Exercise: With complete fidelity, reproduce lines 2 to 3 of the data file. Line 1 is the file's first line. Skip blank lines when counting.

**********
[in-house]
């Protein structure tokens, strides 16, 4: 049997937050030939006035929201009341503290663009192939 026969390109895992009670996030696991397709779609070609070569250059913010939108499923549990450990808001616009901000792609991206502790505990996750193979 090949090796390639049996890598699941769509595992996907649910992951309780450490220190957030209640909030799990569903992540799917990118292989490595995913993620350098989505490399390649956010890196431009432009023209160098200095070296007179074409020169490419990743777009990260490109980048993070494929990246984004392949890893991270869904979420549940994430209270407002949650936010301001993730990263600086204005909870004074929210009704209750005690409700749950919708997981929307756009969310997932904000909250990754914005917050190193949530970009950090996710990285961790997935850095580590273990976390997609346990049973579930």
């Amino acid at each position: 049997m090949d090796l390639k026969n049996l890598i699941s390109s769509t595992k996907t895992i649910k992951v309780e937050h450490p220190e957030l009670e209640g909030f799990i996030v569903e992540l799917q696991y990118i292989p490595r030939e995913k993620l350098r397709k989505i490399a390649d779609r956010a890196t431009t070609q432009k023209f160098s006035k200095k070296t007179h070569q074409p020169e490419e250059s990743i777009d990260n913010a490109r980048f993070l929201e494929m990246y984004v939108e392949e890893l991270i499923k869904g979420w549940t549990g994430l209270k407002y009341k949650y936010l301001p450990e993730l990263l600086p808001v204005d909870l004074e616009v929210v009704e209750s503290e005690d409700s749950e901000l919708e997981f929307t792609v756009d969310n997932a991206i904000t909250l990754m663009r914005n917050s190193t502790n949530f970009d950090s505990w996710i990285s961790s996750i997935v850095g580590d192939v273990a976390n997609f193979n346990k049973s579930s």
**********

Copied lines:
């Protein structure tokens, strides 16, 4: 049997937050030939006035929201009341503290663009192939 026969390109895992009670996030696991397709779609070609070569250059913010939108499923549990450990808001616009901000792609991206502790505990996750193979 090949090796390639049996890598699941769509595992996907649910992951309780450490220190957030209640909030799990569903992540799917990118292989490595995913993620350098989505490399390649956010890196431009432009023209160098200095070296007179074409020169490419990743777009990260490109980048993070494929990246984004392949890893991270869904979420549940994430209270407002949650936010301001993730990263600086204005909870004074929210009704209750005690409700749950919708997981929307756009969310997932904000909250990754914005917050190193949530970009950090996710990285961790997935850095580590273990976390997609346990049973579930």
């Amino acid at each position: 049997m090949d090796l390639k026969n049996l890598i699941s390109s769509t595992k996907t895992i649910k992951v309780e937050h450490p220190e957030l009670e209640g909030f799990i996030v569903e992540l799917q696991y990118i292989p490595r030939e995913k993620l350098r397709k989505i490399a390649d779609r956010a890196t431009t070609q432009k023209f160098s006035k200095k070296t007179h070569q074409p020169e490419e250059s990743i777009d990260n913010a490109r980048f993070l929201e494929m990246y984004v939108e392949e890893l991270i499923k869904g979420w549940t549990g994430l209270k407002y009341k949650y936010l301001p450990e993730l990263l600086p808001v204005d909870l004074e616009v929210v009704e209750s503290e005690d409700s749950e901000l919708e997981f929307t792609v756009d969310n997932a991206i904000t909250l990754m663009r914005n917050s190193t502790n949530f970009d950090s505990w996710i990285s961790s996750i997935v850095g580590d192939v273990a976390n997609f193979n346990k049973s579930s």